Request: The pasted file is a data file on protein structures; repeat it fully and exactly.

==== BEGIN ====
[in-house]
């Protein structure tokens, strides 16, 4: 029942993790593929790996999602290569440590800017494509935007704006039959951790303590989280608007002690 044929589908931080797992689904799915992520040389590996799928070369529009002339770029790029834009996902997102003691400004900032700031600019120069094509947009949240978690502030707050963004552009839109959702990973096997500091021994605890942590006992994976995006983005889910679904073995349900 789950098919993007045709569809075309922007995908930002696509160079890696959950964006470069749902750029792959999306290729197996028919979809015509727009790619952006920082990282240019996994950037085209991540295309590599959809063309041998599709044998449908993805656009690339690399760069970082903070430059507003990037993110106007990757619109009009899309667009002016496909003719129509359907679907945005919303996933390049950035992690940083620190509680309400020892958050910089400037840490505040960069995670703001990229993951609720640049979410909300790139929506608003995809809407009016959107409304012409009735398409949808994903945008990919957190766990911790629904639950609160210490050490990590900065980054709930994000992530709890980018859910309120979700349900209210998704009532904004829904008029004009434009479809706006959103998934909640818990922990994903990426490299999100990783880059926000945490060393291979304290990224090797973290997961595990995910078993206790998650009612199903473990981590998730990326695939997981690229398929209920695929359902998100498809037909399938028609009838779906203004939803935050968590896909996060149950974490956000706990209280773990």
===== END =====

[in-house]
């Protein structure tokens, strides 16, 4: 029942993790593929790996999602290569440590800017494509935007704006039959951790303590989280608007002690 044929589908931080797992689904799915992520040389590996799928070369529009002339770029790029834009996902997102003691400004900032700031600019120069094509947009949240978690502030707050963004552009839109959702990973096997500091021994605890942590006992994976995006983005889910679904073995349900 789950098919993007045709569809075309922007995908930002696509160079890696959950964006470069749902750029792959999306290729197996028919979809015509727009790619952006920082990282240019996994950037085209991540295309590599959809063309041998599709044998449908993805656009690339690399760069970082903070430059507003990037993110106007990757619109009009899309667009002016496909003719129509359907679907945005919303996933390049950035992690940083620190509680309400020892958050910089400037840490505040960069995670703001990229993951609720640049979410909300790139929506608003995809809407009016959107409304012409009735398409949808994903945008990919957190766990911790629904639950609160210490050490990590900065980054709930994000992530709890980018859910309120979700349900209210998704009532904004829904008029004009434009479809706006959103998934909640818990922990994903990426490299999100990783880059926000945490060393291979304290990224090797973290997961595990995910078993206790998650009612199903473990981590998730990326695939997981690229398929209920695929359902998100498809037909399938028609009838779906203004939803935050968590896909996060149950974490956000706990209280773990």